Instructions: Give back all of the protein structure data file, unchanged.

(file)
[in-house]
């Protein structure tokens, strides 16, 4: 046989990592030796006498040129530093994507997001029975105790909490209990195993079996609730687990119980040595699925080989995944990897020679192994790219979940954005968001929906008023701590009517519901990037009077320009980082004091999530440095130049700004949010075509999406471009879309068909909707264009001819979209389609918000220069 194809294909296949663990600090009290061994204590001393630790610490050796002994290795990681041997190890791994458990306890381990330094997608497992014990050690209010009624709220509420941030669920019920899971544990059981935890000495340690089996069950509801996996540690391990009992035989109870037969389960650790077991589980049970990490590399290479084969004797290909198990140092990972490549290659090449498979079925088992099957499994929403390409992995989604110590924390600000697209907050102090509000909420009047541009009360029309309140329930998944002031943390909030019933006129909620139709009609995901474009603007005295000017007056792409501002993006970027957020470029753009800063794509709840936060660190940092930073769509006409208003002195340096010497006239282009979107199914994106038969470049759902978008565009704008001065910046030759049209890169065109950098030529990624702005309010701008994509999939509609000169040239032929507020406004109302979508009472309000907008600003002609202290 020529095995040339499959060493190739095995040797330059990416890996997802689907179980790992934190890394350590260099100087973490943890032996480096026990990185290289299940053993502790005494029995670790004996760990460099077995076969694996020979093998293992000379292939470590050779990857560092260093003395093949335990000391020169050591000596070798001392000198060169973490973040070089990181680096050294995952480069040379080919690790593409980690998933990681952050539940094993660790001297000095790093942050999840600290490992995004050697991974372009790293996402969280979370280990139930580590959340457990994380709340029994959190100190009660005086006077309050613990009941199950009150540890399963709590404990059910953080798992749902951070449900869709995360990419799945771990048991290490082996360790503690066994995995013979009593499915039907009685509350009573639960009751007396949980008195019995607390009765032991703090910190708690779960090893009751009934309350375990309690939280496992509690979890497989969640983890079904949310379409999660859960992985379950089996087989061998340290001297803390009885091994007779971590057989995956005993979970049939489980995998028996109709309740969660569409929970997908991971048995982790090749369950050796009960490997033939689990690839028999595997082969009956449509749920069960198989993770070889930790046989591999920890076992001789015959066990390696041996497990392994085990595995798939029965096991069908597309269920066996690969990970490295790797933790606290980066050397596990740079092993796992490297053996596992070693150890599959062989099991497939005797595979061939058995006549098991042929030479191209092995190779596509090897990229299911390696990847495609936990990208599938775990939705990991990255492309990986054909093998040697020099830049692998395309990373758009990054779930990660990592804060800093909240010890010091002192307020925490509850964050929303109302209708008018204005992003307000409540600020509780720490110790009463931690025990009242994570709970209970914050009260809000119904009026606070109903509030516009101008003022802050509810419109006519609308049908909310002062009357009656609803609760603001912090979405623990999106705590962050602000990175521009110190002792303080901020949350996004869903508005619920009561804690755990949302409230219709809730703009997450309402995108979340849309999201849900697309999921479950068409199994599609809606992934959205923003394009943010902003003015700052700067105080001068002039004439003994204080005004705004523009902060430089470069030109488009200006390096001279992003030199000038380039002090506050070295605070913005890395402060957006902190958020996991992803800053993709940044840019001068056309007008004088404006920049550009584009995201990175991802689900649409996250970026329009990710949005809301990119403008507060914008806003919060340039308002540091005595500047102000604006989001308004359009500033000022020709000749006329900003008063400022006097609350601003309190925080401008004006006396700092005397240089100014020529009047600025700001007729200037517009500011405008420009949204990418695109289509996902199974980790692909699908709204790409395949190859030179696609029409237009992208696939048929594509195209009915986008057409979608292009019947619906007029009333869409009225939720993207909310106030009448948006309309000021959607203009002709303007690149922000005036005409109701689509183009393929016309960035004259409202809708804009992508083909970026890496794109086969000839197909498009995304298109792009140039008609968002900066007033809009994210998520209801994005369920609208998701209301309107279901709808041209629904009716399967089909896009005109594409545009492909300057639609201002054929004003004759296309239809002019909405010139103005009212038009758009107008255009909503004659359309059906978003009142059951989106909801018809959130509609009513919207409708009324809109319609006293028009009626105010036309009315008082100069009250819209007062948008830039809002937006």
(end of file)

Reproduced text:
[in-house]
């Protein structure tokens, strides 16, 4: 046989990592030796006498040129530093994507997001029975105790909490209990195993079996609730687990119980040595699925080989995944990897020679192994790219979940954005968001929906008023701590009517519901990037009077320009980082004091999530440095130049700004949010075509999406471009879309068909909707264009001819979209389609918000220069 194809294909296949663990600090009290061994204590001393630790610490050796002994290795990681041997190890791994458990306890381990330094997608497992014990050690209010009624709220509420941030669920019920899971544990059981935890000495340690089996069950509801996996540690391990009992035989109870037969389960650790077991589980049970990490590399290479084969004797290909198990140092990972490549290659090449498979079925088992099957499994929403390409992995989604110590924390600000697209907050102090509000909420009047541009009360029309309140329930998944002031943390909030019933006129909620139709009609995901474009603007005295000017007056792409501002993006970027957020470029753009800063794509709840936060660190940092930073769509006409208003002195340096010497006239282009979107199914994106038969470049759902978008565009704008001065910046030759049209890169065109950098030529990624702005309010701008994509999939509609000169040239032929507020406004109302979508009472309000907008600003002609202290 020529095995040339499959060493190739095995040797330059990416890996997802689907179980790992934190890394350590260099100087973490943890032996480096026990990185290289299940053993502790005494029995670790004996760990460099077995076969694996020979093998293992000379292939470590050779990857560092260093003395093949335990000391020169050591000596070798001392000198060169973490973040070089990181680096050294995952480069040379080919690790593409980690998933990681952050539940094993660790001297000095790093942050999840600290490992995004050697991974372009790293996402969280979370280990139930580590959340457990994380709340029994959190100190009660005086006077309050613990009941199950009150540890399963709590404990059910953080798992749902951070449900869709995360990419799945771990048991290490082996360790503690066994995995013979009593499915039907009685509350009573639960009751007396949980008195019995607390009765032991703090910190708690779960090893009751009934309350375990309690939280496992509690979890497989969640983890079904949310379409999660859960992985379950089996087989061998340290001297803390009885091994007779971590057989995956005993979970049939489980995998028996109709309740969660569409929970997908991971048995982790090749369950050796009960490997033939689990690839028999595997082969009956449509749920069960198989993770070889930790046989591999920890076992001789015959066990390696041996497990392994085990595995798939029965096991069908597309269920066996690969990970490295790797933790606290980066050397596990740079092993796992490297053996596992070693150890599959062989099991497939005797595979061939058995006549098991042929030479191209092995190779596509090897990229299911390696990847495609936990990208599938775990939705990991990255492309990986054909093998040697020099830049692998395309990373758009990054779930990660990592804060800093909240010890010091002192307020925490509850964050929303109302209708008018204005992003307000409540600020509780720490110790009463931690025990009242994570709970209970914050009260809000119904009026606070109903509030516009101008003022802050509810419109006519609308049908909310002062009357009656609803609760603001912090979405623990999106705590962050602000990175521009110190002792303080901020949350996004869903508005619920009561804690755990949302409230219709809730703009997450309402995108979340849309999201849900697309999921479950068409199994599609809606992934959205923003394009943010902003003015700052700067105080001068002039004439003994204080005004705004523009902060430089470069030109488009200006390096001279992003030199000038380039002090506050070295605070913005890395402060957006902190958020996991992803800053993709940044840019001068056309007008004088404006920049550009584009995201990175991802689900649409996250970026329009990710949005809301990119403008507060914008806003919060340039308002540091005595500047102000604006989001308004359009500033000022020709000749006329900003008063400022006097609350601003309190925080401008004006006396700092005397240089100014020529009047600025700001007729200037517009500011405008420009949204990418695109289509996902199974980790692909699908709204790409395949190859030179696609029409237009992208696939048929594509195209009915986008057409979608292009019947619906007029009333869409009225939720993207909310106030009448948006309309000021959607203009002709303007690149922000005036005409109701689509183009393929016309960035004259409202809708804009992508083909970026890496794109086969000839197909498009995304298109792009140039008609968002900066007033809009994210998520209801994005369920609208998701209301309107279901709808041209629904009716399967089909896009005109594409545009492909300057639609201002054929004003004759296309239809002019909405010139103005009212038009758009107008255009909503004659359309059906978003009142059951989106909801018809959130509609009513919207409708009324809109319609006293028009009626105010036309009315008082100069009250819209007062948008830039809002937006």